Just this last week I asked the new Attorney General [Michael Mukasey] whether or not he would enforce those contempt citations, and he said blanketly that he would not. So now we have an administration that not only refuses to appear before Congress, but an administration, then, that refuses to enforce a Congressional subpoena. They are in essence articulating a Constitutional view that would in my view, or in my opinion, dismantle the checks and balances system that the founders created when they designed our government. This is extremely serious and I don’t believe we can just turn a blind eye to this.
PJV: Still on the matter of Constitutional checks and balances, should there be any limits on the President's ability to use his pardon power to insulate his administration from investigation?
Well, certainly he commuted Scooter Libby’s sentence, which I vehemently disagreed with because I thought the President was intellectually dishonest. He said that he thought Scooter Libby’s sentence was excessive, and then he cut it to zero. The President had the authority , and still does, to commute any sentence under whatever terms the President wishes. And he thought Scooter Libby’s sentence was excessive – I think he got 30 months – then he could have made it 22 months, or 19 months or whatever number of months the President thought appropriate, but he made it zero months, which I think, for any objective party indicates that he wasn’t serious about the excessiveness of the sentence. What he wished to do was protect Scooter Libby from any kind of prosecutorial penalty.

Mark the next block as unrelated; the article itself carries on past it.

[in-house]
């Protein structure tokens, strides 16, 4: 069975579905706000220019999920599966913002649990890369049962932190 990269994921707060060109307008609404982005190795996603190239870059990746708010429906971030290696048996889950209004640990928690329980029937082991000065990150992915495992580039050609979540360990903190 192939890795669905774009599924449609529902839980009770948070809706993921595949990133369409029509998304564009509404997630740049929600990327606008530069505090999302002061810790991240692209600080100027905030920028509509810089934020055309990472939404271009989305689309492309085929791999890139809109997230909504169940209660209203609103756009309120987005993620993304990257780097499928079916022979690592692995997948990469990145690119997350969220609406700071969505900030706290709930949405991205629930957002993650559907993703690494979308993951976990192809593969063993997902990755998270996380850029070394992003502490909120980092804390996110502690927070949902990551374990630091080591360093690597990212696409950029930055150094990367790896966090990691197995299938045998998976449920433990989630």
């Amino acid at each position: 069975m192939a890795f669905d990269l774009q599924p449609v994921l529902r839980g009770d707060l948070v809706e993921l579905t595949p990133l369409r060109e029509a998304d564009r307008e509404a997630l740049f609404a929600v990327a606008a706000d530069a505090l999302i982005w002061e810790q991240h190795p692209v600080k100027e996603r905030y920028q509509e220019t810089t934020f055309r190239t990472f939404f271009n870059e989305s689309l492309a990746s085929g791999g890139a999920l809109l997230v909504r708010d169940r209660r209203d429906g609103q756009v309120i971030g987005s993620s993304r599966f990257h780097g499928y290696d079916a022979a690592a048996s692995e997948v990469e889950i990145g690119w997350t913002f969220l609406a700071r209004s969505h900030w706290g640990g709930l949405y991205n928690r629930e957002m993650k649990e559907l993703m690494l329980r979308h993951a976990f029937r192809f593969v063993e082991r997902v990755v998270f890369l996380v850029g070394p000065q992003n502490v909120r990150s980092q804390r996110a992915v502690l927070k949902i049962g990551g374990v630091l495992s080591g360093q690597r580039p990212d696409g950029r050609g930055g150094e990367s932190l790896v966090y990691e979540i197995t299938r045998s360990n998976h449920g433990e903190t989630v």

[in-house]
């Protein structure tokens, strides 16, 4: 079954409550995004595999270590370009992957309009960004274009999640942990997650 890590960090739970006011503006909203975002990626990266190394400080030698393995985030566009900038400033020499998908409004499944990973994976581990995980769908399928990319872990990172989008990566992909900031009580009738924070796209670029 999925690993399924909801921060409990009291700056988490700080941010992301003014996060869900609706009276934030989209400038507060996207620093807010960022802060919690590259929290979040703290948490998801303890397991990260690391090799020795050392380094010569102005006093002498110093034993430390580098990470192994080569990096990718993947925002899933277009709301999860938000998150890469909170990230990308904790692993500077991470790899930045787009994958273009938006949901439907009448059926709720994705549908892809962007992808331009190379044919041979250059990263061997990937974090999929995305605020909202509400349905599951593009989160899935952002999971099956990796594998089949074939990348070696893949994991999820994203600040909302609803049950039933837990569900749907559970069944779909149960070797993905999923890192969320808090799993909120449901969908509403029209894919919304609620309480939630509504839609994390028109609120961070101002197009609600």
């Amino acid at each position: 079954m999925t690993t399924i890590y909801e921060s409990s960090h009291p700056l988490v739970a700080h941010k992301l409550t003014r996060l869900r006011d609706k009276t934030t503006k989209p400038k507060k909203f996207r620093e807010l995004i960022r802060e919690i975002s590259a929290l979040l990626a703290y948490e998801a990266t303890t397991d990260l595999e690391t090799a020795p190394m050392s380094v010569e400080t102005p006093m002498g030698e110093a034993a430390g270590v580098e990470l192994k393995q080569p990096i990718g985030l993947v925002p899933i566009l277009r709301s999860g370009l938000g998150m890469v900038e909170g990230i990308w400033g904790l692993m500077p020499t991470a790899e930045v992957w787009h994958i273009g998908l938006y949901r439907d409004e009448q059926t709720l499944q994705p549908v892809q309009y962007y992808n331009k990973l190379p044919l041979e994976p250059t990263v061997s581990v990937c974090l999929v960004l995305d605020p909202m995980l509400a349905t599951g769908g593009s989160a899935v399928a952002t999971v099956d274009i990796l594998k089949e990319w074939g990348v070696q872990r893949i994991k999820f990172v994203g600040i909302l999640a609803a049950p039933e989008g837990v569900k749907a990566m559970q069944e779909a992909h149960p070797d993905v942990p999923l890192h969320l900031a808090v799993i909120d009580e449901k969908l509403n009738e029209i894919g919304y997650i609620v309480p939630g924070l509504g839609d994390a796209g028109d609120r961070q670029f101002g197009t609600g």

And the real question is, “Why did the President do it?” I think the answer is to insulate both himself, Vice President Cheney, Karl Rove and other important members of the administration. And that in and of itself, according to the founders of this country, in their original Constitutional document, is a grounds for impeachment. A President is using the pardon, or commutation powers, for the purpose of covering up a crime committed by him or by a chief member of his administration – that is an abuse of his Constitutional authority.
So, while yes, the President does have the power to pardon and commute, I think it appears this President it appears likely abused that power and that’s why I think we ought to have hearings regarding the Vice President and the administration.